Monday, October 3, 2016

Spartan World Championship Recap

I was fortunate enough to travel to Lake Tahoe to do some sport nutrition consulting work and just happened to race in the Spartan World Championships for the second year in a row. Last year was my first Spartan Race ever (started with the Beast) and since then I have accumulated three more races (sprint, super and beast-for the Trifecta).

I was very unprepared last year except for my run base. After finishing 21st in my age-group in 2015, I became a student of the sport and developed a solid training plan to prepare me for the rigors of OCR (obstacle course racing).  This year, it was quite different. Even though I had battled a few health challenges throughout 2016 and only started training in early August, my mindset was completely different going into this World Championship race.

I was lucky to have entered the competitive wave, which provides a huge advantage of having somewhat of a clear course ahead of you as there are only the pro's and elites up front. Little did I know that I would pass quite a few elites so it did get a little bogged down at times on the single track trail.  That said, my mindset was focused and I went into the race with only one goal: to push myself as hard as I could while monitoring my body along the way. Spartan had changed the course from last year (more obstacles and distance) so it was unfair to set a time goal for comparison.  I attacked from the start as I knew there was a long single track section after the first obstacle and I needed to have clear trail (since trail running is one of my specialties).

I won't go into extreme detail about the obstacles, the terrain, weather, etc. because I really want to highlight my nutrition during the race. I believe OCR nutrition can be all over the map so I want to share what a metabolically efficient athlete did during the race in terms of nutrition and how it affected me.

Here are my nutrition stats:

  • Total time was 3:51:47
  • Total calories consumed during the race were 500 (all in the form of Clif Bloks and Clif Shot)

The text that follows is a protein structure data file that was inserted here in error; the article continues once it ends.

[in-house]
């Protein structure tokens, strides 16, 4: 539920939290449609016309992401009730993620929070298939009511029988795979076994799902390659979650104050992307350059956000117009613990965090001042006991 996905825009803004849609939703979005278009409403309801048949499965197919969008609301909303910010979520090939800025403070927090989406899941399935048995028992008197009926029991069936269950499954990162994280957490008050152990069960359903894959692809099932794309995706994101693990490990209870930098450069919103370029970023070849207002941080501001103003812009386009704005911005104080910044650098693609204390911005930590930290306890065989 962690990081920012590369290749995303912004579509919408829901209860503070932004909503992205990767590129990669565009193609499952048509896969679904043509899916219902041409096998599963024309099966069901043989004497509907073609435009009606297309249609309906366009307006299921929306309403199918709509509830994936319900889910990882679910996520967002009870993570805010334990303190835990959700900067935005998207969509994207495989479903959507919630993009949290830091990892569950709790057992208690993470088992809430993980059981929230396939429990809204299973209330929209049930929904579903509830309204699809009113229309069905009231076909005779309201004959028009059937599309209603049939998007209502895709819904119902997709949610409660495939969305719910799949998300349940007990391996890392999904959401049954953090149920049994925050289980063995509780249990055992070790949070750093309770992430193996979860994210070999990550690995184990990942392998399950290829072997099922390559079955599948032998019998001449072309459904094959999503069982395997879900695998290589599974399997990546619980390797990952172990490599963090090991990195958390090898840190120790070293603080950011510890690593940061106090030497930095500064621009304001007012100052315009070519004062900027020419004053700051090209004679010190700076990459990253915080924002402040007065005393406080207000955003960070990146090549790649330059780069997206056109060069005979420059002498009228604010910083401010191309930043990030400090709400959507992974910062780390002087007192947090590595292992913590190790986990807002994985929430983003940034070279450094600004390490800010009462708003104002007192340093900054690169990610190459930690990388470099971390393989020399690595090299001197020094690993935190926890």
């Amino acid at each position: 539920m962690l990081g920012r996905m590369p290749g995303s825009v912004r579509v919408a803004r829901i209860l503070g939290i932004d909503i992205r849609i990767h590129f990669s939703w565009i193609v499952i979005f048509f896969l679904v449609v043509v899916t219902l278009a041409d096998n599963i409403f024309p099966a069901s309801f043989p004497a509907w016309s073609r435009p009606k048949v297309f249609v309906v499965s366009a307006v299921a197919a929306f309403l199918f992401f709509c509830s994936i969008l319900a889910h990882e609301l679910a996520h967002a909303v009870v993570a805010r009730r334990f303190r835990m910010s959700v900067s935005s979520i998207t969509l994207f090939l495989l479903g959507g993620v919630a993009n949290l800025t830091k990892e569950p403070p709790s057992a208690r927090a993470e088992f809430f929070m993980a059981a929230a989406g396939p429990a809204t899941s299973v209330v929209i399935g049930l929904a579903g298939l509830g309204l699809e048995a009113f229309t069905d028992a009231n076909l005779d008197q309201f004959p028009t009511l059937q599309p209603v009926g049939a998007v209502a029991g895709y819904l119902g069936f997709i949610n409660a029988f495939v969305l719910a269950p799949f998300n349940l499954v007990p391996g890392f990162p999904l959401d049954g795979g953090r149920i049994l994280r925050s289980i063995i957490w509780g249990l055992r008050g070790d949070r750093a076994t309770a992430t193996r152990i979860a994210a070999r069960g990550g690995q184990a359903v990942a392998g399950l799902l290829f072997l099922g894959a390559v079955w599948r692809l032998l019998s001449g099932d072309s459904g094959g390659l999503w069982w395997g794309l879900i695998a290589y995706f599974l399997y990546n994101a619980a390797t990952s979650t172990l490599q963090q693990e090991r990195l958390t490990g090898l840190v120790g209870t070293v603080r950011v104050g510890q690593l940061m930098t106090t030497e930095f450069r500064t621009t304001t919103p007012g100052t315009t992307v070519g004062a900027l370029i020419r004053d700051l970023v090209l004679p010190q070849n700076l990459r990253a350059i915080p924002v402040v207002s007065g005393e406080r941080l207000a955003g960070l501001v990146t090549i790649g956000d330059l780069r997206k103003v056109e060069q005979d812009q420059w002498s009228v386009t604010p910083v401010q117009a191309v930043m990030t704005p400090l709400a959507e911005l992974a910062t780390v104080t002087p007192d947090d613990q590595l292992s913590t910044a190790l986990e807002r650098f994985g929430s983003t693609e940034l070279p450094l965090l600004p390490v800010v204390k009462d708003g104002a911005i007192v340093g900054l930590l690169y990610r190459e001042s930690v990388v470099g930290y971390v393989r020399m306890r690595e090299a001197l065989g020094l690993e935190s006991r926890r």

• 129 calories per hour
  • Total water consumed during the race was 20 ounces (water only)
    • 7.7 ounces per hour
  • Total milligrams of sodium consumed during the race was 690 (from Clif Bloks and 1 Clif Shot)
    • 179 milligrams per hour
Last year I carried a hydration pack and hardly used it so this year I went without it. I carried two sleeves of Clif Bloks in my pants and relied on water and other nutrition on the course.

Assessing how I felt based on what I consumed, I never had any energy lull or experienced undue fatigue throughout the race. No low points and felt "on" and powerful the entire race.

What would I change? I would have made an effort to drink more water at the aid stations since this race was at altitude (>7000 feet) but I chew gum which doesn't prevent dehydration but does stimulate the saliva response to keep my mouth moist. I may increase my sodium intake by carrying a few SaltStick capsules in a baggy with me next time but I didn't feel that I needed it. No swelling of the extremities and no other hydration issues.

In all, it was an extremely successful day from a nutrition and race execution perspective. I didn't have to carry much, I was smart in my pacing, my mindset was spot on and I managed to figure out most of the obstacles (I only missed three).  At the end of the day, I was rewarded with a 4th place age-group finish (barely missed a podium spot by 2.5 minutes) and 9th overall in the competitive category. 

It's only my second year in obstacle course racing so I will continue to fine tune my training, nutrition, and race tactics in the future so I can share with more individuals.  Five Spartans done, more to come!

Enjoy your week...

Coach Bob

1 comment:

  1. Super article ! Merci beaucoup ! C'est ma salle de sport la teste de buch qui m'en a parlé et j'adore !

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